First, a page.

May Day in India: justice and mercy in the workplace
by Nirmala Carvalho

Mgr Oswald Lewis heads the Labour Commission of the Catholic Bishops' Conference of India. He spoke about workers’ conditions, many of whom are unorganised, without health insurance or social security. He stressed the need to eliminate child labour.


New Delhi (AsiaNews) – May Day celebration this year “is all the more important as the universal Church celebrates the Extraordinary Jubilee of Mercy,” said Mgr Oswald Lewis, bishop of Jaipur and president of the Labour Commission of the Catholic Bishops' Conference of India (CBCI), in a message to mark the annual event.

Noting that, in the workplace, “justice and mercy are not mutually exclusive”, he told AsiaNews that his commission is actively involved on behalf of India’s children.

In fact, “Jesus had a great love of children,” he said, and Pope Francis’ “special love for children is another source of inspiration”. Indeed, in this Jubilee year, the Catholic Church in India is working hard on “eradicating child labour” in all its forms, uttering an “absolute no to child labour”.

With this mind, the prelate called for a “revolution of tenderness’ yesterday, International Worker’s Day. Citing paragraph n. 2401 of the Catechism of the Catholic Church, he said, “The seventh commandment,” ‘You shall not steal’, “commands justice and charity in the care of earthly goods and the fruits of men's labour”.  In the Year of Mercy, this “compels us to demand justice for the sake of the poor".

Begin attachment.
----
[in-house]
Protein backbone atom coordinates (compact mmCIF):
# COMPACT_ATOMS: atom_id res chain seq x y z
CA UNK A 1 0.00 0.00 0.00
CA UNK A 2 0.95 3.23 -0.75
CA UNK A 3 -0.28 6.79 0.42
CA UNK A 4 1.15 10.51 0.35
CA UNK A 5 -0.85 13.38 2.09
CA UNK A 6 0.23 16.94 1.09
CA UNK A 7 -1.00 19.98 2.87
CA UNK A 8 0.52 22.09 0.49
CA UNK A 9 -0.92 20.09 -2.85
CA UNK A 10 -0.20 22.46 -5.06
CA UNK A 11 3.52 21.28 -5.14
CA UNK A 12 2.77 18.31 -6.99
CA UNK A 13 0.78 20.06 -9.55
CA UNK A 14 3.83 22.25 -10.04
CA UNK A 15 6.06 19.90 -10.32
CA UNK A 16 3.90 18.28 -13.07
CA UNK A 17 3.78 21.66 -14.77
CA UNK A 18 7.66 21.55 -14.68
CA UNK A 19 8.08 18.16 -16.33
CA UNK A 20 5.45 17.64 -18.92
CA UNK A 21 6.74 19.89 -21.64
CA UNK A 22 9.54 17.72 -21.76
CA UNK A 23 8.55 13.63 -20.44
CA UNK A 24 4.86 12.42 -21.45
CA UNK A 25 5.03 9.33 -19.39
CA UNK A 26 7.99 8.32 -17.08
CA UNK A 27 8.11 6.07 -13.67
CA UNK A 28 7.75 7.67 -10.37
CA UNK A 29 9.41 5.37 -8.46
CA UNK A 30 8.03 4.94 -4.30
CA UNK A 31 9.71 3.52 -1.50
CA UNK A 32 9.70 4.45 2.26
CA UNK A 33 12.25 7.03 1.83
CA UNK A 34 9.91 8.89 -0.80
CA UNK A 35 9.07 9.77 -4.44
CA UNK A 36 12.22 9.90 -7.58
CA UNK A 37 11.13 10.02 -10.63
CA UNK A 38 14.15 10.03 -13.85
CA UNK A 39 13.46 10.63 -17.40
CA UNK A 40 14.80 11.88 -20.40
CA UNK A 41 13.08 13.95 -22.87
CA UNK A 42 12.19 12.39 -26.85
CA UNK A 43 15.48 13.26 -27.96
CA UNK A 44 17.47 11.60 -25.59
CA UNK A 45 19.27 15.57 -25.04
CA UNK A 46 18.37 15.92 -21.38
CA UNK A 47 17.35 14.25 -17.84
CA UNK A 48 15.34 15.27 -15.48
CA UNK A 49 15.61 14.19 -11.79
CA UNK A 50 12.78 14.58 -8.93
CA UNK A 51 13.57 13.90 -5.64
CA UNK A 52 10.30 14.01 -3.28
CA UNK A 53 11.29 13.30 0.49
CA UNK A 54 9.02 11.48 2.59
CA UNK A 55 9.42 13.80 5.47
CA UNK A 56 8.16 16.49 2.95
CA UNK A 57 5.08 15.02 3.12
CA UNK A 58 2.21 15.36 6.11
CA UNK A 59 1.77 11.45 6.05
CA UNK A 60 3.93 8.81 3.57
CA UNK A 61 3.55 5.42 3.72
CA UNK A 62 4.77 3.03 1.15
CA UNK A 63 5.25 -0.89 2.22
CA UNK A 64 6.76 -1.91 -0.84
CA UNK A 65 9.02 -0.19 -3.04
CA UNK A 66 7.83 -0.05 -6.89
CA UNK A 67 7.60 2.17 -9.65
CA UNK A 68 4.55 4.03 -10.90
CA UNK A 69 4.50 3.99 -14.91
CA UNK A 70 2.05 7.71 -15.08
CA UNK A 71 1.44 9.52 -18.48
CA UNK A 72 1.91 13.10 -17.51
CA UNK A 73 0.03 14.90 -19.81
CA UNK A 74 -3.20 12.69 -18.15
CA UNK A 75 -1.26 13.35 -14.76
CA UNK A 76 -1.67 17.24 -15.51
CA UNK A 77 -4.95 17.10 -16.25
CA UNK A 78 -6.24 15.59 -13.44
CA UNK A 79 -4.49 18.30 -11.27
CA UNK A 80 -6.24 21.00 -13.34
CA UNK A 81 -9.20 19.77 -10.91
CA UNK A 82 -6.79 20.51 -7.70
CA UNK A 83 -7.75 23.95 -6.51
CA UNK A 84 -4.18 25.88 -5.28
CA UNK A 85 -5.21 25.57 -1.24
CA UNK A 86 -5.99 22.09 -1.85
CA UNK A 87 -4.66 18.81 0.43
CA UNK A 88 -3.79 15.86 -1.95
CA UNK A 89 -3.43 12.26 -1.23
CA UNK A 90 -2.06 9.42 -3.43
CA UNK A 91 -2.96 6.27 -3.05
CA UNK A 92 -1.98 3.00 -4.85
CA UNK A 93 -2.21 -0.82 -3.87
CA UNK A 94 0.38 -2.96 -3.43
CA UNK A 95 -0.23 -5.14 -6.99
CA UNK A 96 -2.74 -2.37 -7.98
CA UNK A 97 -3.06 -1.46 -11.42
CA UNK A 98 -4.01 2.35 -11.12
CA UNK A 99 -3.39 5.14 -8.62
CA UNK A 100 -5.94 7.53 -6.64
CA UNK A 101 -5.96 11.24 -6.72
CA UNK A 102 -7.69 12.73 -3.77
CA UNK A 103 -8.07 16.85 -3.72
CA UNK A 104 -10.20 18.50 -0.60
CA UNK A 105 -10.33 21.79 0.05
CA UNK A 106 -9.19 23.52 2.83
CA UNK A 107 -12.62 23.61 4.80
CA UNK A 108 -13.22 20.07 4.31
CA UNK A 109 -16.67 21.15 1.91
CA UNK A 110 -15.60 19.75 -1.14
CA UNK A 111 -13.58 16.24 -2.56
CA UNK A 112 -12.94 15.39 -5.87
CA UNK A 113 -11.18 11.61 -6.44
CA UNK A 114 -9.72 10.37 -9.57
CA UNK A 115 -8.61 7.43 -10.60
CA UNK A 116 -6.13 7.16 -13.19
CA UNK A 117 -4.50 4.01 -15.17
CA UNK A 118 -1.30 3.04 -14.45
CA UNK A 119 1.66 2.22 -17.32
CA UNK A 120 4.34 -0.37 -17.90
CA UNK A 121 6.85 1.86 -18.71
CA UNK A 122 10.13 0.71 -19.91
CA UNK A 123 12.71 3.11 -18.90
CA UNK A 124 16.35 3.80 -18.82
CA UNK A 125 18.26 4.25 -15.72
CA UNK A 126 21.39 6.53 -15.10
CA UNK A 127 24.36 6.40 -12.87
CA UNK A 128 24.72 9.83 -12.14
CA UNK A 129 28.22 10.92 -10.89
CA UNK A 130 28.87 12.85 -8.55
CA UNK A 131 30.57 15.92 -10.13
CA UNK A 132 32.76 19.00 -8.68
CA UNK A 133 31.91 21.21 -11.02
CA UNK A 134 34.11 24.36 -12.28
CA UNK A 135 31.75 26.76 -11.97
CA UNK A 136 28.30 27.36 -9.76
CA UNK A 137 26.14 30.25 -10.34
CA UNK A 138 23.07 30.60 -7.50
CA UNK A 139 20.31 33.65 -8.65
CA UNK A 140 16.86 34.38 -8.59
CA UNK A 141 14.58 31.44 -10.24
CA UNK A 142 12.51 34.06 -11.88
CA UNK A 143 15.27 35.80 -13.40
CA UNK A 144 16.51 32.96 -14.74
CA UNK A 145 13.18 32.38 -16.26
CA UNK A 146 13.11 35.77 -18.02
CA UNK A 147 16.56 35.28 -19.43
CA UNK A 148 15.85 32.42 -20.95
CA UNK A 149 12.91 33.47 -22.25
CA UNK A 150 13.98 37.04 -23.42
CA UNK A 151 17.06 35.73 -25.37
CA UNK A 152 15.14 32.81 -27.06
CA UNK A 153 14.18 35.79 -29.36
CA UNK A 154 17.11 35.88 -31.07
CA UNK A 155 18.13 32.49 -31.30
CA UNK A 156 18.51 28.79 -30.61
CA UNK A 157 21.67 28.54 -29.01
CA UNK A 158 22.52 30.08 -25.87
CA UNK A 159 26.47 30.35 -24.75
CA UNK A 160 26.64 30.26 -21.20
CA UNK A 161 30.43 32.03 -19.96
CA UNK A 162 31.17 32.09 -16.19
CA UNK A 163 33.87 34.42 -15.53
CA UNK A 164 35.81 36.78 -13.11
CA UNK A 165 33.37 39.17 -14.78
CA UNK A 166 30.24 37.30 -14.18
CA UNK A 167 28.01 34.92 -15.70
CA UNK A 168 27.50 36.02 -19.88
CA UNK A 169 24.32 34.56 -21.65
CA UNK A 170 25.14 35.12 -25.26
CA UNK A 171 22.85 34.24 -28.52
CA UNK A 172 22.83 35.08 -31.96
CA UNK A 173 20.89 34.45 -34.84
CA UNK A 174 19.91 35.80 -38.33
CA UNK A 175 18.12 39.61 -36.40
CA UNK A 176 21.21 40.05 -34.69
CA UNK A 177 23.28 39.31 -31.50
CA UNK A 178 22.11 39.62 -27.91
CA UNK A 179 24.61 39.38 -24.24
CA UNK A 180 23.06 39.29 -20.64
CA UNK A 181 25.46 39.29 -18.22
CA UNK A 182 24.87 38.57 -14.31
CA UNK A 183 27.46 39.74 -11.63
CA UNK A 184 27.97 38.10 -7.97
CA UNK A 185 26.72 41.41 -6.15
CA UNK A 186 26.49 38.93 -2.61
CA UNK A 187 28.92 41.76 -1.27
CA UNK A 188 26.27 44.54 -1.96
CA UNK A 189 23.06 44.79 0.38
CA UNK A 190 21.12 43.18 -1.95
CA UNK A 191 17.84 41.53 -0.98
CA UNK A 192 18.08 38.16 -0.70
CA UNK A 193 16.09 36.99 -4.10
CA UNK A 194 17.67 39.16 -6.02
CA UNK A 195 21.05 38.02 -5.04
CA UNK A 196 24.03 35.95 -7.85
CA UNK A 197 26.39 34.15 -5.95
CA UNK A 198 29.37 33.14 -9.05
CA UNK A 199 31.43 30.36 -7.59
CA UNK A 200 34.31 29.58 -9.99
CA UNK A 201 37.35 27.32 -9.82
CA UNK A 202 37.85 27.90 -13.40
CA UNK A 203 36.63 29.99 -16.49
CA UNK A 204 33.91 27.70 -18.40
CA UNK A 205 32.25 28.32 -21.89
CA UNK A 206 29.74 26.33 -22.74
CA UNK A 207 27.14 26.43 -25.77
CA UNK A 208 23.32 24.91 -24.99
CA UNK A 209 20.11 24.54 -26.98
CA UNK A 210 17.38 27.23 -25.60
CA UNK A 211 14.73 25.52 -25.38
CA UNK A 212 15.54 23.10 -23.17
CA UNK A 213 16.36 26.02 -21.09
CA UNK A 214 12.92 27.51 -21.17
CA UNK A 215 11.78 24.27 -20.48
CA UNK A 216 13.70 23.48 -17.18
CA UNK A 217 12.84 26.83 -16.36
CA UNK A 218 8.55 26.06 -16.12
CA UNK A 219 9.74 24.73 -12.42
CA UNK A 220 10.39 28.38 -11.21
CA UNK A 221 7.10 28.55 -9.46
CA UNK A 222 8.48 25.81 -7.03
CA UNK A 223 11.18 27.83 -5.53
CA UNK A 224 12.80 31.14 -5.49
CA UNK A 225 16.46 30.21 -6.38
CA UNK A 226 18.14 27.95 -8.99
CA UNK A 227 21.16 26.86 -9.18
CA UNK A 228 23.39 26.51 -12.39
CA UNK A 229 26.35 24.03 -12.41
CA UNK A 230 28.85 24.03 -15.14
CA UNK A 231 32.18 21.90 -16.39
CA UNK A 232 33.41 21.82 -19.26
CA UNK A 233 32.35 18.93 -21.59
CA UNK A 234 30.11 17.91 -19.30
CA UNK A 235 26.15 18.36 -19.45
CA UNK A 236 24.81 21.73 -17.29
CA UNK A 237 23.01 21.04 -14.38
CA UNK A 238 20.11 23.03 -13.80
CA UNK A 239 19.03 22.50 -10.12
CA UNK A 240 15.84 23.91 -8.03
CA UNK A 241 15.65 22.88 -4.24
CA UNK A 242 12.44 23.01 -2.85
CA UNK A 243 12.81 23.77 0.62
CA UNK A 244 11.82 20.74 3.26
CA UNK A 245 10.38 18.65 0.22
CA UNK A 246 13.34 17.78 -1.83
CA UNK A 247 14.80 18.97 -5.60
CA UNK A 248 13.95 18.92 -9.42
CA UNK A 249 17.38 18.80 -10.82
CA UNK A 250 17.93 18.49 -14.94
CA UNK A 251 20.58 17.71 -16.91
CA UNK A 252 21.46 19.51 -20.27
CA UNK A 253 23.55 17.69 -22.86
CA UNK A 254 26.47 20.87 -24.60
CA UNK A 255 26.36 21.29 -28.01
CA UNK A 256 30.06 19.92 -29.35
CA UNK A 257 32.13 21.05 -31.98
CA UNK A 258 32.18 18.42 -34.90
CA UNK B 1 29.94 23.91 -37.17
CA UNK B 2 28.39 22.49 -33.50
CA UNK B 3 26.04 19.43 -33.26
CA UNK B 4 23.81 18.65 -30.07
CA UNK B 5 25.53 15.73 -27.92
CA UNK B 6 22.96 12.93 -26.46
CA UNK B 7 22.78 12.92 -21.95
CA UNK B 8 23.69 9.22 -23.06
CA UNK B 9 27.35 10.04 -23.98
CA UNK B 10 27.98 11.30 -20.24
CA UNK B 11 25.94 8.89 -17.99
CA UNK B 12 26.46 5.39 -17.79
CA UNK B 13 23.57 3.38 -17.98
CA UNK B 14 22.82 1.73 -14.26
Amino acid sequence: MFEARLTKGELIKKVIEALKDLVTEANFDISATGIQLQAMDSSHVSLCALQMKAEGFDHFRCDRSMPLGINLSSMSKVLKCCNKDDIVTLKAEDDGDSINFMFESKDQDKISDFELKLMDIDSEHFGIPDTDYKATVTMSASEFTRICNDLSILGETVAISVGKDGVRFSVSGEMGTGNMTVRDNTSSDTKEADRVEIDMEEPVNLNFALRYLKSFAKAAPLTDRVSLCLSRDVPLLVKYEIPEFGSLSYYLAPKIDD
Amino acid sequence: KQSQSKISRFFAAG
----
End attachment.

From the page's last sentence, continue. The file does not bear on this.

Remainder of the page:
Echoing what Pope Francis said in his visit to the Astalli Centre in September 2013, the bishop said that the Church, but also the authorities, must “ensure that no one ever needs a soup kitchen, makeshift lodgings, [or] legal aid in order to have his or her legitimate rights recognised in order to live and work, to be fully a person”.

God’s mercy finds expression, according to Mgr Lewis, in the recognition of “the dignity of labour by providing just wages and social security”.

Turning to domestic work, including in episcopal sees, he noted, “Justice must be the primary concern backed by mercy and charity when it comes to paying just wages, as well as granting holidays, rest and facilities to our domestic workers.”

This means respect for “all our workers” and recognition of their “human dignity”, seeing “the face of Jesus in all of them”. Thus, “they must be enrolled in social security schemes as well as old age pensions and health care plans.”

Above all, it is necessary to “Make sure that no child is employed in our institutions”, and show “special concern to migrant workers”

As for unorganised workers, the prelate said that the Indian Church has been pushing for a social safety net.

Unorganised labourers represent 94 per cent of India’s 465 million workers without formal contracts. Of these, “79 per cent belong to the poorest category of people, those who without social security and in miserable and unhygienic conditions”.

The problem is that India does not have “a coherent, universal system.” Instead, it has “a large number of individual schemes that were introduced piecemeal, and [. . .] are administered and operated by a range of different government departments” at the level of the “federal, state, and local governments”.

This has led to the dispersion of energy with, in some cases, service delivery entrusted to private or semi-government agencies.

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